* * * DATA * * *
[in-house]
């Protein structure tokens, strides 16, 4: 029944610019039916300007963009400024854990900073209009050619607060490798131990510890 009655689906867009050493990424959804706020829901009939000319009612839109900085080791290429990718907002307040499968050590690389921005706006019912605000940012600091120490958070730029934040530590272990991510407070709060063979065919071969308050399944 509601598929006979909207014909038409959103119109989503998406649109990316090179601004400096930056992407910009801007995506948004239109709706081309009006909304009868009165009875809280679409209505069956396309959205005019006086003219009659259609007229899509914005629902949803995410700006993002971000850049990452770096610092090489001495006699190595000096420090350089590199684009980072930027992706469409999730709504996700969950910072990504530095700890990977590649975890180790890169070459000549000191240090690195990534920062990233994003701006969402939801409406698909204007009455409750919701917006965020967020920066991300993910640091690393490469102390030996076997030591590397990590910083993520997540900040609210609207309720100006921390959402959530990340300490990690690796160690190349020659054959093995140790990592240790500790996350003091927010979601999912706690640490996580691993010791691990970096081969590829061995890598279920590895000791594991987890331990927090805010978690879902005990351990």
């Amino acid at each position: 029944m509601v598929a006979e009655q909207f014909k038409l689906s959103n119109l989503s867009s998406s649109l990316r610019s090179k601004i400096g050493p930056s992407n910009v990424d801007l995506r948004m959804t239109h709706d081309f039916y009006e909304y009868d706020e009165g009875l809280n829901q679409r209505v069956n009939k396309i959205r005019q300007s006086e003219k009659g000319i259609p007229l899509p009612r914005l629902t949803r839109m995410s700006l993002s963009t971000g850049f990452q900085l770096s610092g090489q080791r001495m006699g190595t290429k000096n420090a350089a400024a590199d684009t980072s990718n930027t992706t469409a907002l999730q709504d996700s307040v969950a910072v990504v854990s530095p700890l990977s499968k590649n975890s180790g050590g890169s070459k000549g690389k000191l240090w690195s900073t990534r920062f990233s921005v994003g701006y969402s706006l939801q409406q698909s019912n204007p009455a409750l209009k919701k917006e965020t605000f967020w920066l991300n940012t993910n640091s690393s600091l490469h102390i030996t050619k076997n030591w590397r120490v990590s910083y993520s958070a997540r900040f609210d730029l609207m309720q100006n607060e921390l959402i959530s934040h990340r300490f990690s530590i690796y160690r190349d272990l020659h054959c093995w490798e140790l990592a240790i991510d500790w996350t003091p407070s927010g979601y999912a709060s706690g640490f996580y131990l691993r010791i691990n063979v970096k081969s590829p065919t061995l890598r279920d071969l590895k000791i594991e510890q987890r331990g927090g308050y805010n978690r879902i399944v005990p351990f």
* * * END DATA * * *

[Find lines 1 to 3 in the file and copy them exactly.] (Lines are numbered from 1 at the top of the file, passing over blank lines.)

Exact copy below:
[in-house]
């Protein structure tokens, strides 16, 4: 029944610019039916300007963009400024854990900073209009050619607060490798131990510890 009655689906867009050493990424959804706020829901009939000319009612839109900085080791290429990718907002307040499968050590690389921005706006019912605000940012600091120490958070730029934040530590272990991510407070709060063979065919071969308050399944 509601598929006979909207014909038409959103119109989503998406649109990316090179601004400096930056992407910009801007995506948004239109709706081309009006909304009868009165009875809280679409209505069956396309959205005019006086003219009659259609007229899509914005629902949803995410700006993002971000850049990452770096610092090489001495006699190595000096420090350089590199684009980072930027992706469409999730709504996700969950910072990504530095700890990977590649975890180790890169070459000549000191240090690195990534920062990233994003701006969402939801409406698909204007009455409750919701917006965020967020920066991300993910640091690393490469102390030996076997030591590397990590910083993520997540900040609210609207309720100006921390959402959530990340300490990690690796160690190349020659054959093995140790990592240790500790996350003091927010979601999912706690640490996580691993010791691990970096081969590829061995890598279920590895000791594991987890331990927090805010978690879902005990351990």
């Amino acid at each position: 029944m509601v598929a006979e009655q909207f014909k038409l689906s959103n119109l989503s867009s998406s649109l990316r610019s090179k601004i400096g050493p930056s992407n910009v990424d801007l995506r948004m959804t239109h709706d081309f039916y009006e909304y009868d706020e009165g009875l809280n829901q679409r209505v069956n009939k396309i959205r005019q300007s006086e003219k009659g000319i259609p007229l899509p009612r914005l629902t949803r839109m995410s700006l993002s963009t971000g850049f990452q900085l770096s610092g090489q080791r001495m006699g190595t290429k000096n420090a350089a400024a590199d684009t980072s990718n930027t992706t469409a907002l999730q709504d996700s307040v969950a910072v990504v854990s530095p700890l990977s499968k590649n975890s180790g050590g890169s070459k000549g690389k000191l240090w690195s900073t990534r920062f990233s921005v994003g701006y969402s706006l939801q409406q698909s019912n204007p009455a409750l209009k919701k917006e965020t605000f967020w920066l991300n940012t993910n640091s690393s600091l490469h102390i030996t050619k076997n030591w590397r120490v990590s910083y993520s958070a997540r900040f609210d730029l609207m309720q100006n607060e921390l959402i959530s934040h990340r300490f990690s530590i690796y160690r190349d272990l020659h054959c093995w490798e140790l990592a240790i991510d500790w996350t003091p407070s927010g979601y999912a709060s706690g640490f996580y131990l691993r010791i691990n063979v970096k081969s590829p065919t061995l890598r279920d071969l590895k000791i594991e510890q987890r331990g927090g308050y805010n978690r879902i399944v005990p351990f």